Predicting Increased Holiday Sales, Florida Retail Federation Wishes for Online Tax Deal for Christmas
Around the State
Predicting Sunshine State consumers will spend more than 5 percent this holiday shopping season than a year ago, the head of the Florida Retail Federation continues to hope that deals can be struck by lawmakers that create an even online-sales-tax-collection playing field for the state’s merchants.
Noting that many large, out-of-state retailers don’t have to charge Florida sales tax for online purchases, federation president and CEO Rick McAllister said the loophole puts Florida companies at a selling disadvantage.
“It’s not just here in the brick and mortar that stores are at a disadvantage, it’s online as well. We’ve got to get those folks collecting taxes that are due,” said McAllister Thursday, during a media conference at Governor's Square Mall in Tallahassee about the upcoming holiday season.
“It’s not a new tax, it’s a collection of a tax.”
A study conducted a year ago by an alliance that included the Florida Retail Federation, the Florida Chamber of Commerce and Associated Industries of Florida, claimed out-of-state, online-only retailers cost the state roughly $450 million a year by not having to collect and pay the Florida government for sales taxes on online purchases.
Legislators have been reluctant to tackle the issue the past couple of sessions because it could be seen by consumers as a new tax when making an online purchase.
A couple of federal bills continue to hang around that could alter the e-commerce world.
The Marketplace Fairness Act, introduced a year ago, would give states that join the Streamlined Sales and Use Tax Agreement the authority to require Web and catalog retailers to collect sales tax on in-state orders.
The Marketplace Equity Act is a more blanket approach to give any state the power to require sales tax collections on all online sales made within the states.
Meanwhile, for Florida shoppers, the unofficial start of the holiday season -- which is already in place at some retailers -- known as “Black Friday” will begin Thanksgiving.
Tony Fischler, general manager of Sears in Governor’s Square, said his store will join others in the national chain by opening at 8 p.m. on Thanksgiving.
“Last year we went back to our customers and asked, ‘What can we do to better serve you?'” Fischler said.
“They wanted longer Black Friday shopping hours and they wanted great deals.”
Last year the chain began its Black Friday at 4 a.m. on the Friday after Thanksgiving.
Overall, the federation predicts that holiday sales will increase from $55 billion in 2011 to $58 billion this year.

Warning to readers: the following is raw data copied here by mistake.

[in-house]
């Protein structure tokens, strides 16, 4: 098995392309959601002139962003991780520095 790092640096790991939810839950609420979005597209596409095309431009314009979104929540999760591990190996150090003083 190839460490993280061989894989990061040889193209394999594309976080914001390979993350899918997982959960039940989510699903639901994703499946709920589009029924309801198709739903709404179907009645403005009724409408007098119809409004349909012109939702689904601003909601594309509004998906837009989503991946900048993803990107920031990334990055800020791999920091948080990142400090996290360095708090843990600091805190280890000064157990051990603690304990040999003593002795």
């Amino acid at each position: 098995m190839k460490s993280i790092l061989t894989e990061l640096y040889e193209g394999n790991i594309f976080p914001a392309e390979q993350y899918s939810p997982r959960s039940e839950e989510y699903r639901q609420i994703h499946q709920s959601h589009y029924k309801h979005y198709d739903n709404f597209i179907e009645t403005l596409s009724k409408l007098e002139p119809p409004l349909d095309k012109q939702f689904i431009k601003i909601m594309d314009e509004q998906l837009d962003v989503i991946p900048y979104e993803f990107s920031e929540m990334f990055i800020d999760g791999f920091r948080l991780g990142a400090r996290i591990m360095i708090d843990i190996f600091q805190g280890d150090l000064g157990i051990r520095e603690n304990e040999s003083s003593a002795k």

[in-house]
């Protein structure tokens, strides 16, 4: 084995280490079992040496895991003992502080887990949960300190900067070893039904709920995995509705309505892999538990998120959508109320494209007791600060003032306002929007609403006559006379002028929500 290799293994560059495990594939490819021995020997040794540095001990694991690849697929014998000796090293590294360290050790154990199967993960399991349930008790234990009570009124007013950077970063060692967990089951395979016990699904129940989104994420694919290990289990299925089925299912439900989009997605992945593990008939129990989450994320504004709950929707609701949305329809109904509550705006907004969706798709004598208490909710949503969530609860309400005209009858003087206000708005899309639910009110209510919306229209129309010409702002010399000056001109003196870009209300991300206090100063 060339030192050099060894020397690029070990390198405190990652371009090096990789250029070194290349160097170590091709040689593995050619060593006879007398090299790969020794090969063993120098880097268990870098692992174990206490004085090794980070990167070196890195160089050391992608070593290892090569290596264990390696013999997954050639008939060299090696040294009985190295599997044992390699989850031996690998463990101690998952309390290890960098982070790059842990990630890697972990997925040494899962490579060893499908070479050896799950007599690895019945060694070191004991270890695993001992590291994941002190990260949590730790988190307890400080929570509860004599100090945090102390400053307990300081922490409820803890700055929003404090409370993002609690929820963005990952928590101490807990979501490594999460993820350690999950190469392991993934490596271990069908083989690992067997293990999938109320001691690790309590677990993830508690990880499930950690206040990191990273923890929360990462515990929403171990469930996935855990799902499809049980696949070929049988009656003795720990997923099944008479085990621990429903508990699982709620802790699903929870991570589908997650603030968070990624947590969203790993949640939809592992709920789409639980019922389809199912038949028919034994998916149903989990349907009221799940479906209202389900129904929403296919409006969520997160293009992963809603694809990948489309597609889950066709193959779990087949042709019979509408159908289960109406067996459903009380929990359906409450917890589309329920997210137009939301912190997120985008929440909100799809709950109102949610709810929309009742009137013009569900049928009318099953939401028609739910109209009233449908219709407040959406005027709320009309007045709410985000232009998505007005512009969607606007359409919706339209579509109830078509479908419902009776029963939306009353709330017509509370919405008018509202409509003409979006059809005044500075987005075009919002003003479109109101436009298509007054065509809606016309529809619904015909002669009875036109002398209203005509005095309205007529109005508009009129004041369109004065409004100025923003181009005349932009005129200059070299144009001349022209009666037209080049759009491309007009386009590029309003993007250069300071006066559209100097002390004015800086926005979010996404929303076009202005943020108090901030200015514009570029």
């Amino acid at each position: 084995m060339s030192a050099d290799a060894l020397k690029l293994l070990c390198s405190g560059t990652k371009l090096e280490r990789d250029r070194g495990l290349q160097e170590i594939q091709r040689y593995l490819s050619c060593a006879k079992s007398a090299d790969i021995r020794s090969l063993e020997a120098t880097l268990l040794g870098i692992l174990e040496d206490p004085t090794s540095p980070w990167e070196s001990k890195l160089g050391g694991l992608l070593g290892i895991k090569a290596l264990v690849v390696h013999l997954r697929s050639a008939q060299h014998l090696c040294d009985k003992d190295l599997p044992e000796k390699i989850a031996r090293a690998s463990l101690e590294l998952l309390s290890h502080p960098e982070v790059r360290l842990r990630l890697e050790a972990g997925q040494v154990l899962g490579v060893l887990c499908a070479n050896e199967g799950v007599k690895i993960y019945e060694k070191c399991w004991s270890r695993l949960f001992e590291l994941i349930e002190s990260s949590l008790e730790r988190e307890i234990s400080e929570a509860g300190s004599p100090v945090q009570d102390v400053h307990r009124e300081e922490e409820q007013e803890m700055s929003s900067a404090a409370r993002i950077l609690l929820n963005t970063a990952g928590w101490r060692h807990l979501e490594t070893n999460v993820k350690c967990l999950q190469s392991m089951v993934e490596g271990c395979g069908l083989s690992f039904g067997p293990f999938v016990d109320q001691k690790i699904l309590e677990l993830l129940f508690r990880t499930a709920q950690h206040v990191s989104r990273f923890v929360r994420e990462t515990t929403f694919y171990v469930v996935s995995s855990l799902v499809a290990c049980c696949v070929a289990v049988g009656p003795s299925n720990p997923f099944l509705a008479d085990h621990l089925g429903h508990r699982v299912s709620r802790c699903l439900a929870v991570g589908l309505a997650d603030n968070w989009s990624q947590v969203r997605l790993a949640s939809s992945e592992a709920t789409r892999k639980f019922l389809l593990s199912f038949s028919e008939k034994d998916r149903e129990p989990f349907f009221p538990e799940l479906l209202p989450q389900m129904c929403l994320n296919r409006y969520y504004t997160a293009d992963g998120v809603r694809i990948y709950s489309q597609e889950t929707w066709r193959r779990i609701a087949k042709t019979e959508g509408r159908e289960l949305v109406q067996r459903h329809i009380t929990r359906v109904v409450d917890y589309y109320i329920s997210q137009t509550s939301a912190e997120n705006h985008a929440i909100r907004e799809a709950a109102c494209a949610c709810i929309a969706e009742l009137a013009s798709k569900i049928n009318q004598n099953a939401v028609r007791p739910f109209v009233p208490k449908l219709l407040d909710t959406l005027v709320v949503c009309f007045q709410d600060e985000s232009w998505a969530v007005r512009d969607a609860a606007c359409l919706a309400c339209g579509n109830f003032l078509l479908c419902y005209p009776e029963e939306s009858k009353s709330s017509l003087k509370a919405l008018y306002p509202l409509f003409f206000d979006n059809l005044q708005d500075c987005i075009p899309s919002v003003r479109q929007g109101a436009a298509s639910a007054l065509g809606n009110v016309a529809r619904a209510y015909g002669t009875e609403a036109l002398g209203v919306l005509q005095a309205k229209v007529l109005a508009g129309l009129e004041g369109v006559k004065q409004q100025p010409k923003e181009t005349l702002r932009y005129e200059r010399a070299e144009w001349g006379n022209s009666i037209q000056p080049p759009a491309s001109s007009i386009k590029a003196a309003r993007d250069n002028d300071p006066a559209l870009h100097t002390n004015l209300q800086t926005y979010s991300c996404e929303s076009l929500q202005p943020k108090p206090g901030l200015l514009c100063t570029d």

The season should be helped by having Christmas land on a Tuesday, pumping up a final weekend for retailers, McAllister said.
Florida Retail Federation’s 12 trends for the 2012 holiday season in Florida:
1. The economy continues to grow, and total holiday sales projections bring good tidings. According to the U.S. Department of Commerce, the American economy is growing faster than expected, with increases in the gross domestic product partly characterized by an uptick in personal consumption. Florida will see a 5.2 percent jump in holiday spending, from $55 billion in 2011 to $58 billion this year.
2. E-commerce is at an all-time high. Online shopping continues to grow, and e-commerce sales are expected to be about 15 percent higher than last year.
About 5 percent of all retail sales are now online, so Florida shoppers will be spending at least $2.9 billion on holiday shopping online this year (5 percent of $58 billion).
3. Individual consumer spending has risen. Across the U.S., the average consumer is expected to spend about $750 on holiday gifts and seasonal merchandise this season, compared to $740.57 in 2011.
4. Holiday shopping sparks a season of job growth. Job seekers can expect plenty of seasonal opportunities as Florida retailers expect to hire 42,000 people this holiday season, which is a significant increase over last year.
5. Hot holiday items will appear on most wish lists as the top consumer gifts. Many shoppers will be looking to buy gift cards, electronics, clothing, housewares and toys this year.
6. Shoppers won’t feel so guilty buying for themselves. Pent-up demand will drive shoppers to spend extra money on discretionary items and self-gifts. Six in 10 holiday shoppers are planning to spend $139.92 on themselves.
7. Consumer confidence reflects economic cheer. The University of Florida recently released a survey showing consumer confidence in Florida remains at a five-year, post-recession high.
8. Holiday shopping has a merry impact on retailers. The holiday season can account for anywhere from 20 percent to 40 percent of a retailer’s annual sales.
9. Most consumers have already begun their shopping. November accounts for 39 percent of holiday sales, while the first two weeks of December hold 16.2 percent of sales. Last-minute shoppers make up 3.5 percent of sales.
10. There will be more days to shop. With Thanksgiving coming earlier this year, consumers can enjoy a longer holiday shopping season with 32 days to spend before Christmas Day.
11. Dec. 24 is the busiest shopping day of the year. Despite the dispersion of sales over the holiday season, Christmas Eve remains the busiest shopping day of the year. With it falling on a Monday, retailers will see a greater flurry of sales during the three-day weekend before Christmas.
12. Consumers will shop for holiday deals using technology. According to the National Retail Federation, more than half (51.8 percent) of consumers will shop online this holiday season. Retailers are launching smart phone apps and using social media to guide shoppers to their deals.
Reach Jim Turner at email@example.com or at (772) 215-9889.